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Cheap valuations bringing down property values in US

Broker Price Opinions, or BPOs as they are called in the trade, are increasingly popular because they are cheaper than valuations carried out by registered property appraisers.

But there is growing concern that real estate agents who carry out BPOs are setting values extra low to ensure quicker sales. Also they are more often carried out on banks owned foreclosure properties and therefore having more of an impact where prices are already low, critics say.

Appraisers and consumer groups are calling for regulation and a crack down against cheap valuations. They say that BPOs costing just $50 are often done by real estate agents with no or minimal training compared with those costing hundreds of dollars but carried out by full trained professional appraisers with extensive knowledge of local markets.

The appraisal industry also points out that there is no regulation of BPOs and selling BPOs to value houses violates the law in 23 states. They add that BPOs exert a downward pull on the values of other properties because, under lending industry underwriting guidelines, appraisers must consider recent listing prices as well as sale prices.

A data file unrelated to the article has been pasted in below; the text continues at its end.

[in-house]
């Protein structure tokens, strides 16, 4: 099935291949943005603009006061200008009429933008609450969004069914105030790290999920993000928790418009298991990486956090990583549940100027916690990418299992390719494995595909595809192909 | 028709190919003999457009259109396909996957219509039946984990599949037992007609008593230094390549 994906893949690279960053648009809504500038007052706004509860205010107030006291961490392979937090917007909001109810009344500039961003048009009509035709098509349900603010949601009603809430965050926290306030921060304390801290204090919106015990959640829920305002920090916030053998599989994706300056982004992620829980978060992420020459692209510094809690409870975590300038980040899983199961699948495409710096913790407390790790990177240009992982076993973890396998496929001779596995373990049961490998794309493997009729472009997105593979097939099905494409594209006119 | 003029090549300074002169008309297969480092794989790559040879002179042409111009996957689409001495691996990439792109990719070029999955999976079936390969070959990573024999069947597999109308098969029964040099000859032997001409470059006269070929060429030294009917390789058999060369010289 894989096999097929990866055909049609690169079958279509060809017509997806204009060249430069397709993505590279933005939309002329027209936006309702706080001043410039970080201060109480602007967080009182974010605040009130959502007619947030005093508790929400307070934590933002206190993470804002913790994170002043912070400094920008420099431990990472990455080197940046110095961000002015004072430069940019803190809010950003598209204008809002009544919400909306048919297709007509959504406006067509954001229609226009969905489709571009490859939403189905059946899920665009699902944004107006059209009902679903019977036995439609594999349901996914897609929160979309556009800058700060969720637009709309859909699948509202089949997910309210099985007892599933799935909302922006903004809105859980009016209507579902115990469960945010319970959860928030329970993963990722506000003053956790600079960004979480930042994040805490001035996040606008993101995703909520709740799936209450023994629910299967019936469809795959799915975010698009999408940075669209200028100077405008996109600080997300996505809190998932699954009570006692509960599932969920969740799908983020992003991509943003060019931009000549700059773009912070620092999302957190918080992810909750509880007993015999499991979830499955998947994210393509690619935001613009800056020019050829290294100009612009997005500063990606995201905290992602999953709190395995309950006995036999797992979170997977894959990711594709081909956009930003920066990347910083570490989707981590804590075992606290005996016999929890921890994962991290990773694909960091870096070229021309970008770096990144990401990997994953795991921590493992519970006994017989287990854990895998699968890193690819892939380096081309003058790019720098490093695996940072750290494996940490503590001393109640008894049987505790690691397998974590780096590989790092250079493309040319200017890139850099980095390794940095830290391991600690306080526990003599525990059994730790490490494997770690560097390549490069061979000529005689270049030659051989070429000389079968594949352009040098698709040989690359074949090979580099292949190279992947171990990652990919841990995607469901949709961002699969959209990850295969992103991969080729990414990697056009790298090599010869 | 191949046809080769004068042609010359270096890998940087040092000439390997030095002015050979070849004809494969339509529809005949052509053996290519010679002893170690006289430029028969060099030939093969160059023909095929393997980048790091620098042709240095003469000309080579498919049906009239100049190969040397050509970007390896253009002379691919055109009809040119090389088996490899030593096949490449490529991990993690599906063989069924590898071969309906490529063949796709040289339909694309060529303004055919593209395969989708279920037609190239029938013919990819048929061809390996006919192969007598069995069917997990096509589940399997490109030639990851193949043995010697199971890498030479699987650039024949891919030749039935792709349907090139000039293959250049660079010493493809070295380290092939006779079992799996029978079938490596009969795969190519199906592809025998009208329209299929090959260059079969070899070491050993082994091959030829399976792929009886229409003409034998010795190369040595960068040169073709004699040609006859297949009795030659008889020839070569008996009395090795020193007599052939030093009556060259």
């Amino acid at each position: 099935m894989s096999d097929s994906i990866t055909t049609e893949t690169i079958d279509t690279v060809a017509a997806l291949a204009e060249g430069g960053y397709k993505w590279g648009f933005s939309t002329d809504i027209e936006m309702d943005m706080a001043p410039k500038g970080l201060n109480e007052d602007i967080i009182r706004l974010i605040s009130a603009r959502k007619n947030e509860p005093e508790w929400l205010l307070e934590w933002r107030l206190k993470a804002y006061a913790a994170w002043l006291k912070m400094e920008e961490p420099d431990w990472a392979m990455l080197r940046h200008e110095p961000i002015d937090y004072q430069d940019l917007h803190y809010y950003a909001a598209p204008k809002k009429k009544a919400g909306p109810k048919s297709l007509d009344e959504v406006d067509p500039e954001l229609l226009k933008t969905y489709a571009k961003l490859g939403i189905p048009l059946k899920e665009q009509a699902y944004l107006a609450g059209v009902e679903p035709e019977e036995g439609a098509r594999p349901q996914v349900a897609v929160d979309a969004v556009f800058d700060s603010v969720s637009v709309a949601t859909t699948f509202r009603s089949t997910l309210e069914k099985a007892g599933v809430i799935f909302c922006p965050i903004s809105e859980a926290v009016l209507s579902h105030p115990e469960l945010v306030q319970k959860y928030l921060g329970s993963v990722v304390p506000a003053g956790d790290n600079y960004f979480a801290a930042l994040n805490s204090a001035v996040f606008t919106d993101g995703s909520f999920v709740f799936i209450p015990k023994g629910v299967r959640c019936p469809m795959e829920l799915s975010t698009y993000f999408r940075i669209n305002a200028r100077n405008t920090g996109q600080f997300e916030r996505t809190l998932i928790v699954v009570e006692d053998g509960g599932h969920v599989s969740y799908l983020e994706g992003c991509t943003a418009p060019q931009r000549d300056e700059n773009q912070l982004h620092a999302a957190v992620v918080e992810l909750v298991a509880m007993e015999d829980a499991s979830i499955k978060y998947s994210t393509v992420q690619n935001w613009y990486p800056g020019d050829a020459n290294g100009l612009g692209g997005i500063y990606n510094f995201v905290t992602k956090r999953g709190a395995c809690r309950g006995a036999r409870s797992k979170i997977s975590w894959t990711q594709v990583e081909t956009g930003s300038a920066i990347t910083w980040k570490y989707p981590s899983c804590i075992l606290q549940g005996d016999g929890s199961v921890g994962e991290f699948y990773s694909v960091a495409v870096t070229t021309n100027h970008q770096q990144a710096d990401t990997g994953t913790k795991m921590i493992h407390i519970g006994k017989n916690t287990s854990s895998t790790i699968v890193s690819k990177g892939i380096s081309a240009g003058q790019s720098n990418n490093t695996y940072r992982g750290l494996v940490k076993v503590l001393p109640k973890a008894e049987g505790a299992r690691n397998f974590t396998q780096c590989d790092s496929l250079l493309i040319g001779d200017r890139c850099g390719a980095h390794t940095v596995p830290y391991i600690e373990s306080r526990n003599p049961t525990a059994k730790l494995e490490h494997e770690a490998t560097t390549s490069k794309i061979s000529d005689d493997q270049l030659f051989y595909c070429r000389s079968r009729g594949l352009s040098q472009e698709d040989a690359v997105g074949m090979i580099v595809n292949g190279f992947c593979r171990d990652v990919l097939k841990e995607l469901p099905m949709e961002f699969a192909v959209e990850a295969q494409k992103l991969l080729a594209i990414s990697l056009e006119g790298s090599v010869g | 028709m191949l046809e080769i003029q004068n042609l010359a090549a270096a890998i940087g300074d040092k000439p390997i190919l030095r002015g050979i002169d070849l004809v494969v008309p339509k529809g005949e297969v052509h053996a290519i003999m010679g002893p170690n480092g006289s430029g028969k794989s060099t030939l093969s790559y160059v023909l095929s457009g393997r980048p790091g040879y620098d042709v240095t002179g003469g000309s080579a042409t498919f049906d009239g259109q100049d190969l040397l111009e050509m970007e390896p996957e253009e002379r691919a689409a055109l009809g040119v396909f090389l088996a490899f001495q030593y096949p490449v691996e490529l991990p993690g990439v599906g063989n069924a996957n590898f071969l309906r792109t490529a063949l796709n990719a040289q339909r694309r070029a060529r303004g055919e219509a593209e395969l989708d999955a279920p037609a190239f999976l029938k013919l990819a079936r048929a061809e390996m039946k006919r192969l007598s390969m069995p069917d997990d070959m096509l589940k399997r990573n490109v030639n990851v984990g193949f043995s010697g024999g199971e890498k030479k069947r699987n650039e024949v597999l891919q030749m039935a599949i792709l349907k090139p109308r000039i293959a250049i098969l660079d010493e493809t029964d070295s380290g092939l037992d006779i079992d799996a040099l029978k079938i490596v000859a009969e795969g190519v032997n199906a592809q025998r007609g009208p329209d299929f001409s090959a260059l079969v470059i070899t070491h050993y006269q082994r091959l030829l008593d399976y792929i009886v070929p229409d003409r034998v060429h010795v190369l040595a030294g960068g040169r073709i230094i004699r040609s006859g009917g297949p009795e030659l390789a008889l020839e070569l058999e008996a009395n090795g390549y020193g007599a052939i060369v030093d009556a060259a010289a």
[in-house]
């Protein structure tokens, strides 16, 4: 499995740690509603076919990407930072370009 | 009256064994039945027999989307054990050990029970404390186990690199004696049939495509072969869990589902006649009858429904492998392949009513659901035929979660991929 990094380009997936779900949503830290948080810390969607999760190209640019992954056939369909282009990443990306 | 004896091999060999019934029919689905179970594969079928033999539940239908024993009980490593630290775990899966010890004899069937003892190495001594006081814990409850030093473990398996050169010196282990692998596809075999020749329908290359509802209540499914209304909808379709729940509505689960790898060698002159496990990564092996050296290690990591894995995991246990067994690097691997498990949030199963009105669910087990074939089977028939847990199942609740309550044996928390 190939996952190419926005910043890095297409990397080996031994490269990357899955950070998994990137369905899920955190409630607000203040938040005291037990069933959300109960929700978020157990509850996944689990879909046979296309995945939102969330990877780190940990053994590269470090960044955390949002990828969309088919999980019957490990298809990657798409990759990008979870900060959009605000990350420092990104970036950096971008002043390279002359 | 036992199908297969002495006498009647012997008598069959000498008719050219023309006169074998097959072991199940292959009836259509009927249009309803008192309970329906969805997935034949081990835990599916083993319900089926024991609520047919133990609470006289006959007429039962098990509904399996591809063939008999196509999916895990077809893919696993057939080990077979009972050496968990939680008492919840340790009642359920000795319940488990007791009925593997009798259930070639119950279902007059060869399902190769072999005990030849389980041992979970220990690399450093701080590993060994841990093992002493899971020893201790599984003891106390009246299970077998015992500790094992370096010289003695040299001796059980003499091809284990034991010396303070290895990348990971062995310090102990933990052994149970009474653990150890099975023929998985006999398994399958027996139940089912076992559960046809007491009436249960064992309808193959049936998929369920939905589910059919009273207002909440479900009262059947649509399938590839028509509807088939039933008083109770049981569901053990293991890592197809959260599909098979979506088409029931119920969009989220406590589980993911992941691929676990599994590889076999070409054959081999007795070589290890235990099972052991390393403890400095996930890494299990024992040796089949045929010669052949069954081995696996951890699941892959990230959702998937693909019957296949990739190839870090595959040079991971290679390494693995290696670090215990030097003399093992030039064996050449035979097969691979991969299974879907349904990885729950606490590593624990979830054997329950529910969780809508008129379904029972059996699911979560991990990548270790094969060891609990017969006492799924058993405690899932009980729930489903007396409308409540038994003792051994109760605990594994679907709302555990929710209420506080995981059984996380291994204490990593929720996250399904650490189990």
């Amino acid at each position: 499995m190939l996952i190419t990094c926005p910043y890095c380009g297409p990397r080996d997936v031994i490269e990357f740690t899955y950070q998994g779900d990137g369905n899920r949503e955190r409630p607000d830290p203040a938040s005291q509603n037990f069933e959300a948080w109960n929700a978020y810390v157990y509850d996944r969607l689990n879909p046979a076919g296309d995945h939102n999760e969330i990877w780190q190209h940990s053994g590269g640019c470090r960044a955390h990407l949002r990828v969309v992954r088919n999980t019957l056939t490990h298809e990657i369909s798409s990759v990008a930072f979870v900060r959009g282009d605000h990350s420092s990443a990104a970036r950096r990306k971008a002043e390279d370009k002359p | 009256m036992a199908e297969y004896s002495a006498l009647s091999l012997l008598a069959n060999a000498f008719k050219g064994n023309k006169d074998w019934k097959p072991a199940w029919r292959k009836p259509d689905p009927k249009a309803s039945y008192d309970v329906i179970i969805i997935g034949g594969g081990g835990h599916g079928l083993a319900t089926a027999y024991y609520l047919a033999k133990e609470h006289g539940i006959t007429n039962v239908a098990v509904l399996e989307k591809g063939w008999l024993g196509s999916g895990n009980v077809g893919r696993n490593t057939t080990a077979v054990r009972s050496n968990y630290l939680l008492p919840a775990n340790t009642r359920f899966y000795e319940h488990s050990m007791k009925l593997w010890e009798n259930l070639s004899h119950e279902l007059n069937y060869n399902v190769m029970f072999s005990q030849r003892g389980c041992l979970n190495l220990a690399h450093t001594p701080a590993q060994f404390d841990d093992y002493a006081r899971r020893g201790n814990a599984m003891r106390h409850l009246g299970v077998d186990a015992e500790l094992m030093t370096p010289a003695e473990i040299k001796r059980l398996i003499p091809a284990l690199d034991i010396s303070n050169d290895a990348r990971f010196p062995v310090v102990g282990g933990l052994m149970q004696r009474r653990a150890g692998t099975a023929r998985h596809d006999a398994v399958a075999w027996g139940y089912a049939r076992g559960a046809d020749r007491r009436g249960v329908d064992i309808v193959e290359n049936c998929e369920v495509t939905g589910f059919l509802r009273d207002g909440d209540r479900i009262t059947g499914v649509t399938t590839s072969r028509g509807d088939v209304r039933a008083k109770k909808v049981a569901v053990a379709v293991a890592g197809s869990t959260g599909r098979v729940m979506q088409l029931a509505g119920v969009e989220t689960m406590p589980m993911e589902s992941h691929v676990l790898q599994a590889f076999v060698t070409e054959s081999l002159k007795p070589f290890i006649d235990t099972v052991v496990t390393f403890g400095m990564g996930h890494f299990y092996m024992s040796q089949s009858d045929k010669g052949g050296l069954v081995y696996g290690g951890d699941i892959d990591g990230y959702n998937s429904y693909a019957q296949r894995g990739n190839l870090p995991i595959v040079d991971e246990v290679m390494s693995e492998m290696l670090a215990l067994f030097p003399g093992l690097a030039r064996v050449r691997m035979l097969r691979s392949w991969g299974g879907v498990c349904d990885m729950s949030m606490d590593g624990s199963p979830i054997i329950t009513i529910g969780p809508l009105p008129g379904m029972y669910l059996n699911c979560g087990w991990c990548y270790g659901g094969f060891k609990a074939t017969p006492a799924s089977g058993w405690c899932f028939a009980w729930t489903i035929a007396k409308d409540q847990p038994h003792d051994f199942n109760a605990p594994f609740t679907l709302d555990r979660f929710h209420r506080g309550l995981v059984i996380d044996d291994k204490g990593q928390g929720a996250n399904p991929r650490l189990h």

David Berenbaum, executive vice president of the National Community Reinvestment Coalition, wants BPOs used as appraisal substitutes in distressed property transactions to be banned. He said that real estate agents 'develop hasty and inaccurate BPOs that underestimate' the value of bank owned and other distressed real estate.

Research from the Affiliated Appraisers shows that BPOs frequently understate actual market values by as much as tens of thousands of dollars. And the Appraisal Institute points out that not only do its members lose revenue when property owners or lenders order BPOs, but that it brings down standards.

The National Association of Realtors, whose 1.2 million members include many agents who prepare BPOs, says it has no policy guidance but expects to issue a statement in May.